In regards to your second question, even without perfect prediction this does not mean "any statement we make about the future is logically invalid". Logical validity has nothing to do with truth. At best you could say that statements regarding the future are of indeterminate truth value, but that doesn't mean the liklihood of two competing statements is 50/50. Statements can still be more or less likely to be true or not.

Consider the following claims:

  • In 5 minutes, someone will be looking at the moon.
  • In 5 minutes, the moon will explode.

Both these statements regard future events, and as such could be either true or false—we just don't know yet, so the verity of these statements are indeterminate. However, given all that we know about our world and the moon, it is highly likely that someone will be looking at the moon 5m from now somewhere on the planet, and it is highly unlikely that the moon will explode. Just because we don't know for certain whether a set of statements is true or false, that doesn't mean they all share the same probability of being true or false. Virtually all inductive scientific knowledge rests on this notion.

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To answer your last question first: most statements about the future are logically indeterminate. Trivially, what is the truth-status of the statement "In 2016, the Cubs will win the World Series"? Is it True? False? This has been a much-discussed question since the time of Aristotle; for example, here is an encyclopedia article on Medieval Theories of Future Contingents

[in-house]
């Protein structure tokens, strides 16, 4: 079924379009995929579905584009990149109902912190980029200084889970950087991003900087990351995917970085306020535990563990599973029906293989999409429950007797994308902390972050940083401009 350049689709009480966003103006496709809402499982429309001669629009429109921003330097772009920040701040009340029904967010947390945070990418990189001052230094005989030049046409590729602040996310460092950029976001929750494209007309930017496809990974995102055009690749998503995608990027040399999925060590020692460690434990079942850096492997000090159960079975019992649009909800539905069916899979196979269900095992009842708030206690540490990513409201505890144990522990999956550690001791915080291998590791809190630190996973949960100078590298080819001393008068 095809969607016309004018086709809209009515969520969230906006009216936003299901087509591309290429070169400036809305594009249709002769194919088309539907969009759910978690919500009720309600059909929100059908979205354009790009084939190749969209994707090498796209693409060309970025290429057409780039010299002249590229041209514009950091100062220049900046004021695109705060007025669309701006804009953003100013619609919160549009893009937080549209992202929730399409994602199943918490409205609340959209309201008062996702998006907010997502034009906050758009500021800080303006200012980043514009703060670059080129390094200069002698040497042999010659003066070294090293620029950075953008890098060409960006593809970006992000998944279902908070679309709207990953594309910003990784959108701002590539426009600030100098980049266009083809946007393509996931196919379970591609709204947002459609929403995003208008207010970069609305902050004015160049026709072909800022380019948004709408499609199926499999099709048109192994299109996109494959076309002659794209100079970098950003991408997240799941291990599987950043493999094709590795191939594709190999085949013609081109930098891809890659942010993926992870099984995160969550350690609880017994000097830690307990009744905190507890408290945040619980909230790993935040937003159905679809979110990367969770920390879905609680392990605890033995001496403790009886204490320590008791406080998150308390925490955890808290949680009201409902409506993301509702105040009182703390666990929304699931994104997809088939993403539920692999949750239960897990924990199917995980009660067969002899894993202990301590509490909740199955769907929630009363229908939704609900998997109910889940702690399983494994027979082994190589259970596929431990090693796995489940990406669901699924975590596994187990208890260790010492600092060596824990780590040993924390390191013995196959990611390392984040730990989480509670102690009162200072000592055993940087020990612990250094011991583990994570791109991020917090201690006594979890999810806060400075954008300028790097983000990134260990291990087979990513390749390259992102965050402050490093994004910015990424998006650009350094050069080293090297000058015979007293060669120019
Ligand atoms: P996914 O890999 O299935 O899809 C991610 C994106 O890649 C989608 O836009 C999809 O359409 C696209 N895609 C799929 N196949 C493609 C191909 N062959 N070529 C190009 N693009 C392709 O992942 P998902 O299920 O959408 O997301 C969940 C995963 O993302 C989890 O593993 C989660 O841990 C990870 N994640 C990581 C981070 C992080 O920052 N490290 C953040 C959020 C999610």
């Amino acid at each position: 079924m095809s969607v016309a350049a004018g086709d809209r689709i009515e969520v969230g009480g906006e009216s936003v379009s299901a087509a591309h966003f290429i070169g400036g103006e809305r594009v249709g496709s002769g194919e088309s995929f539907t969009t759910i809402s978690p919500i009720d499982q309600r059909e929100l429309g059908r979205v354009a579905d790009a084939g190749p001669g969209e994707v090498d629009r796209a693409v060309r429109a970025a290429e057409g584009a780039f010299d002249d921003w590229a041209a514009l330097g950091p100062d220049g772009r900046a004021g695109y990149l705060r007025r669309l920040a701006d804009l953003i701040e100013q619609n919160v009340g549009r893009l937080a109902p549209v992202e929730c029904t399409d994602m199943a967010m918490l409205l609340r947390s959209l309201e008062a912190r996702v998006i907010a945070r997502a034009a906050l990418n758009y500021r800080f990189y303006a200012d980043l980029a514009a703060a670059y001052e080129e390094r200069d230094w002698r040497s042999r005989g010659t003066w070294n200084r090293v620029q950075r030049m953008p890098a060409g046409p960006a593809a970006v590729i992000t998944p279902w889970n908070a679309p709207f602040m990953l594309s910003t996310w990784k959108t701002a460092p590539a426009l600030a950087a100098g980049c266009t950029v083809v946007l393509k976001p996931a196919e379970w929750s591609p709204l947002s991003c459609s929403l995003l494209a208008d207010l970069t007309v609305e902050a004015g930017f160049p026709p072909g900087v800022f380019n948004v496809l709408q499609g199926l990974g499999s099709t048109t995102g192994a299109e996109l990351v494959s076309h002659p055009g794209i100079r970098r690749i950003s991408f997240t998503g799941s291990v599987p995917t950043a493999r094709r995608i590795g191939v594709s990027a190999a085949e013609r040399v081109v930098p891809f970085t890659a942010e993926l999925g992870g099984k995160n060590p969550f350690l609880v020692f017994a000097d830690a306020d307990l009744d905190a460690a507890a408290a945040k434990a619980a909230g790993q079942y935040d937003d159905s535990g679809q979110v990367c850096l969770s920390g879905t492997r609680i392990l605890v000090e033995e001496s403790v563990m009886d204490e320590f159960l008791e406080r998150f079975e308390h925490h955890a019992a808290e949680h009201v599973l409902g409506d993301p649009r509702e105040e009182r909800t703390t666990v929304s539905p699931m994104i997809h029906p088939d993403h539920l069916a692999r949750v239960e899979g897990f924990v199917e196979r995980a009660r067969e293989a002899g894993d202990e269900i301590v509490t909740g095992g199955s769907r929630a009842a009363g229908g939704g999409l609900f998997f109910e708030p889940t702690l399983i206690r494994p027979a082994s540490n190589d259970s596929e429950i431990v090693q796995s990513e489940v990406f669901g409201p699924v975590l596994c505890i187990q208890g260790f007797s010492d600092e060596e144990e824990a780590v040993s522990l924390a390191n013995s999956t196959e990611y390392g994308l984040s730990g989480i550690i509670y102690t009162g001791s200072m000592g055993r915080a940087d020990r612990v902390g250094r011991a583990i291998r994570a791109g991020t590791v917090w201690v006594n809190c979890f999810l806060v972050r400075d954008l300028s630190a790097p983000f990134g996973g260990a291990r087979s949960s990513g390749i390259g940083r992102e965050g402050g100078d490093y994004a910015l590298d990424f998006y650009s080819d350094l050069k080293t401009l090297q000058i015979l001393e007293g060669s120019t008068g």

Now, as for the Pinocchio Paradox: this largely comes down to how one imagines the operation of Pinocchio's nose with regard to time (i.e., what kind of a time-lag there is between the utterance of a lie/truth and the corresponding alteration in nasal length.) As such, the philosophical issues end up being subsidiary to the stipulations of the thought experiment, which makes it profoundly uninteresting for me, at least.

Put another way: are there any relevant issues the Pinocchio Paradox brings to light that we cannot derive from the age-old Liar Paradox?

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    +1: Thanks for putting into words, "stipulations of the thought experiment", for what has long bothered me about many philosophical arguments, the unspoken rules of the game. – Mitch Aug 25 '11 at 12:47